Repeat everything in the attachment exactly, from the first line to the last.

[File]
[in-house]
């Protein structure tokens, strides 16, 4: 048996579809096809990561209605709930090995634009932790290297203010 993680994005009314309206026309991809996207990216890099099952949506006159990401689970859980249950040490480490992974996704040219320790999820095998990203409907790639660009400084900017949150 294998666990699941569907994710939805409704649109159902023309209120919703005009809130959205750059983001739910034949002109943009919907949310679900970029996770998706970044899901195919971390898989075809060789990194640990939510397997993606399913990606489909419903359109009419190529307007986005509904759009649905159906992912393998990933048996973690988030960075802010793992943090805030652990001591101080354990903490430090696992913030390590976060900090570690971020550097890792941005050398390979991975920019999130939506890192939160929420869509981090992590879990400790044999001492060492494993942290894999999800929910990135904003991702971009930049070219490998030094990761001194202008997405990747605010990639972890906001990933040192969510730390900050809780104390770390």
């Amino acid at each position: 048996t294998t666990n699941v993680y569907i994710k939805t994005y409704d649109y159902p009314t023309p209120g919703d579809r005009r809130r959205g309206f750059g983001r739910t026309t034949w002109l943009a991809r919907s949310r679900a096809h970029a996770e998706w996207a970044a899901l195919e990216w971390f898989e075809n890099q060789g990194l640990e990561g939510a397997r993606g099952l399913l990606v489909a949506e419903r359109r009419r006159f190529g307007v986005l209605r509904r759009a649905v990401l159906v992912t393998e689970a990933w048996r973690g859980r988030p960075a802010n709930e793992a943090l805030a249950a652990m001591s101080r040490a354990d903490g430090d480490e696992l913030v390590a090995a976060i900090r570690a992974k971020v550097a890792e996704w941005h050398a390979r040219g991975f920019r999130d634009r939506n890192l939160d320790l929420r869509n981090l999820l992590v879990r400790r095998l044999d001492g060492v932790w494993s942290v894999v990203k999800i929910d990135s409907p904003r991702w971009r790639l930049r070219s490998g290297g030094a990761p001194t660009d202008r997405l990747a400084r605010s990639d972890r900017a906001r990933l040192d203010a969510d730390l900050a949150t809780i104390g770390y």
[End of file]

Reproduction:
[in-house]
């Protein structure tokens, strides 16, 4: 048996579809096809990561209605709930090995634009932790290297203010 993680994005009314309206026309991809996207990216890099099952949506006159990401689970859980249950040490480490992974996704040219320790999820095998990203409907790639660009400084900017949150 294998666990699941569907994710939805409704649109159902023309209120919703005009809130959205750059983001739910034949002109943009919907949310679900970029996770998706970044899901195919971390898989075809060789990194640990939510397997993606399913990606489909419903359109009419190529307007986005509904759009649905159906992912393998990933048996973690988030960075802010793992943090805030652990001591101080354990903490430090696992913030390590976060900090570690971020550097890792941005050398390979991975920019999130939506890192939160929420869509981090992590879990400790044999001492060492494993942290894999999800929910990135904003991702971009930049070219490998030094990761001194202008997405990747605010990639972890906001990933040192969510730390900050809780104390770390």
């Amino acid at each position: 048996t294998t666990n699941v993680y569907i994710k939805t994005y409704d649109y159902p009314t023309p209120g919703d579809r005009r809130r959205g309206f750059g983001r739910t026309t034949w002109l943009a991809r919907s949310r679900a096809h970029a996770e998706w996207a970044a899901l195919e990216w971390f898989e075809n890099q060789g990194l640990e990561g939510a397997r993606g099952l399913l990606v489909a949506e419903r359109r009419r006159f190529g307007v986005l209605r509904r759009a649905v990401l159906v992912t393998e689970a990933w048996r973690g859980r988030p960075a802010n709930e793992a943090l805030a249950a652990m001591s101080r040490a354990d903490g430090d480490e696992l913030v390590a090995a976060i900090r570690a992974k971020v550097a890792e996704w941005h050398a390979r040219g991975f920019r999130d634009r939506n890192l939160d320790l929420r869509n981090l999820l992590v879990r400790r095998l044999d001492g060492v932790w494993s942290v894999v990203k999800i929910d990135s409907p904003r991702w971009r790639l930049r070219s490998g290297g030094a990761p001194t660009d202008r997405l990747a400084r605010s990639d972890r900017a906001r990933l040192d203010a969510d730390l900050a949150t809780i104390g770390y």